THEN we adapt that feedback into the next version.
THEN we edit & proof again.

THEN we go to print.

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But they've been run by us, who know how to fill in missing pieces & adapt on the fly to fit our vision. We need people who don't know a thing to play & report back.
The second plan is to recruit some seasoned game devs to look over the rules and give us feedback and potential advice and suggestions on how to tighten things up, where big game design holes are, and generally act as a third lens of blind evaluation.

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:
Post #3:
We are at the point in development where we can't see it anymore. That is, we've been staring at it for so long, it seems normal and right to us, and we have no perspective anymore.

So we have two plans.

The first plan is blind playtests.
We've done internal playtests & run 10 or so one-shot games @ various cons.

You ever heard of Fraggin Unicorns? It's my favorite indy game company. The folks there are the best! They are looking for gm to testplay there upcoming cyberpunk game #Subversion #ttrpg #shadowrun say hi to the founder @Unicorn_Opti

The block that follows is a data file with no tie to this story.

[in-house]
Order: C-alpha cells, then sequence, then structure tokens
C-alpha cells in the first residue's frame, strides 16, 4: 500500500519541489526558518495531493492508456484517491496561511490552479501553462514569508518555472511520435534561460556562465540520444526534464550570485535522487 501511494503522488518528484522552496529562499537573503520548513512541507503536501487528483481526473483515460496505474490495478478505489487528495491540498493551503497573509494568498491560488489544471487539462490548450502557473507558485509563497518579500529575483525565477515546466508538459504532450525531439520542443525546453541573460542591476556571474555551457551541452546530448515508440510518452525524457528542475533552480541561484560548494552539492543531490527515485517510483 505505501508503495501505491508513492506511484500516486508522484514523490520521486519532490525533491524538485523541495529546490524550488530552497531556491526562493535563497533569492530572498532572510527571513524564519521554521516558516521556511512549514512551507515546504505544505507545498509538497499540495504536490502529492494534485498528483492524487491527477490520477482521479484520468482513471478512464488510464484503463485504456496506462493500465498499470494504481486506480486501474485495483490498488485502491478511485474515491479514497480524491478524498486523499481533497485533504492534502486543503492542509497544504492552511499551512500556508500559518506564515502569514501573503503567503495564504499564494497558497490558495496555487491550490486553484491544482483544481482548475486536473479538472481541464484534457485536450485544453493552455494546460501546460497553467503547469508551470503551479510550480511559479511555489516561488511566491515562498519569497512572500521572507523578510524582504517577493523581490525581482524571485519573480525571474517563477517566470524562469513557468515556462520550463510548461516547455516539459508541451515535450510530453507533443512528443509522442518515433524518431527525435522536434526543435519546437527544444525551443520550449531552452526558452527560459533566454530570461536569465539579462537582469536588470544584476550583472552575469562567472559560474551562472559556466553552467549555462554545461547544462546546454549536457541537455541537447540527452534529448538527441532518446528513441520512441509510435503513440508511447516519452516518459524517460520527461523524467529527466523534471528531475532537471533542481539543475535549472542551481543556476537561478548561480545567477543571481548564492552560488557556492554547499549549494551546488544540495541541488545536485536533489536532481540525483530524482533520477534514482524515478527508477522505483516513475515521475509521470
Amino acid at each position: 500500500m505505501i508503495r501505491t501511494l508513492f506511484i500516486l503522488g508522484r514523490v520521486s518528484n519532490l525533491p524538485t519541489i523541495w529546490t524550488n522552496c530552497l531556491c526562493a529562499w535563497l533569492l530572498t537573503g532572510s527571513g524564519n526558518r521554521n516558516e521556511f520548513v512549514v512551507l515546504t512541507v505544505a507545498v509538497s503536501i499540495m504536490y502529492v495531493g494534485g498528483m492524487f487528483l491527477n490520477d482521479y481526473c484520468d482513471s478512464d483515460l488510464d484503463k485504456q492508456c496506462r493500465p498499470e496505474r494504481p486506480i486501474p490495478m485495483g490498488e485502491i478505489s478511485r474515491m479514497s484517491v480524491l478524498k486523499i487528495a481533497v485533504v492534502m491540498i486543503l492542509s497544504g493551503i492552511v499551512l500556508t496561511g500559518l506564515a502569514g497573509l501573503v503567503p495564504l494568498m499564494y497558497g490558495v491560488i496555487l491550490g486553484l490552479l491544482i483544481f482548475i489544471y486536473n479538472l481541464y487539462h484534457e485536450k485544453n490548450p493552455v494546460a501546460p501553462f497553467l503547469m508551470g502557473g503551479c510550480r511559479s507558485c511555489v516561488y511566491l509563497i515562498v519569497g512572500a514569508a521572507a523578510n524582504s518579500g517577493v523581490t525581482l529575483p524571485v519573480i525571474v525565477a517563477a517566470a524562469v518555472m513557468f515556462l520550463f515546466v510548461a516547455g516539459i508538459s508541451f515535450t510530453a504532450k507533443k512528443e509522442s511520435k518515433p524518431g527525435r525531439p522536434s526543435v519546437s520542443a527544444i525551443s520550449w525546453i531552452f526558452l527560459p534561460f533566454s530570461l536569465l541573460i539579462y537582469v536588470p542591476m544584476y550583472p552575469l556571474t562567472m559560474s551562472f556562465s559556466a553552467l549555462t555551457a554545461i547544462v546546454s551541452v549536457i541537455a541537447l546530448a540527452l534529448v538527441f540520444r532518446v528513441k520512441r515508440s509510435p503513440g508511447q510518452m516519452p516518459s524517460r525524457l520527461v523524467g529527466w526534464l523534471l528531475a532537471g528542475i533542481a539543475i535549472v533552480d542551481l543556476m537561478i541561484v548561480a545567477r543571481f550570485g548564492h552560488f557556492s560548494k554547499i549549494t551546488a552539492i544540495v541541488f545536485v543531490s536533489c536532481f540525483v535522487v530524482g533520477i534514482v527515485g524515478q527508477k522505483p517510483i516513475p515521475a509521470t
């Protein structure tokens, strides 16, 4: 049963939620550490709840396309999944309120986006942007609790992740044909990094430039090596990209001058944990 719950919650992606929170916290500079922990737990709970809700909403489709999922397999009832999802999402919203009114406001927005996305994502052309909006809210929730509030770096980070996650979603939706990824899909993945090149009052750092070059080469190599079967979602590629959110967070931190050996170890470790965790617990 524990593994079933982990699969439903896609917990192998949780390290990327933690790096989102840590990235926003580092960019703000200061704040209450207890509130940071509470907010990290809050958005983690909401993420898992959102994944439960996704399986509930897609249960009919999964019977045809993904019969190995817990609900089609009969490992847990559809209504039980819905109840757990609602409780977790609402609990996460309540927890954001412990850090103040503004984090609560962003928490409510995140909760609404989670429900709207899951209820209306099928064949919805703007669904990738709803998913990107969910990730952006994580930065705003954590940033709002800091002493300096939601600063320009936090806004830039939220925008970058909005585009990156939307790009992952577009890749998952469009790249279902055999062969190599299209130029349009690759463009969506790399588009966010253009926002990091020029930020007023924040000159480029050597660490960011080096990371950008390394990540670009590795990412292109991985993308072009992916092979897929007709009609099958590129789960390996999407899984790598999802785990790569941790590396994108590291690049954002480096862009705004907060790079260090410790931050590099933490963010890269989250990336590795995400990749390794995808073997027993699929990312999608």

twitter.com/Unicorn_Opti/statu

But we are DOING IT! That's probably the biggest difference between people who have the best game ideas and the people who actually make games. Just commitment to seeing it through.

It helps to have a good game and lots of friends.
Which we have.
Stay tuned for more!

And I guess if you want to sign up to make us cry by doing a playtest with your group and give us feedback, I'd be your best friend. :)

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But for a fairly chunky RPG, that's a big ask. "Hey, please read all this, gather a group that probably already has a game they love, and play this instead... then make me cry with what you didn't like." lol.
Hard sell.

But that's all part of it. We've done really well with incorporating feedback, but its all just so slow. And every time you ask someone a favor like that, it spends the social capital you have, and for some dank introvert nerds like us, social capital is hard to build.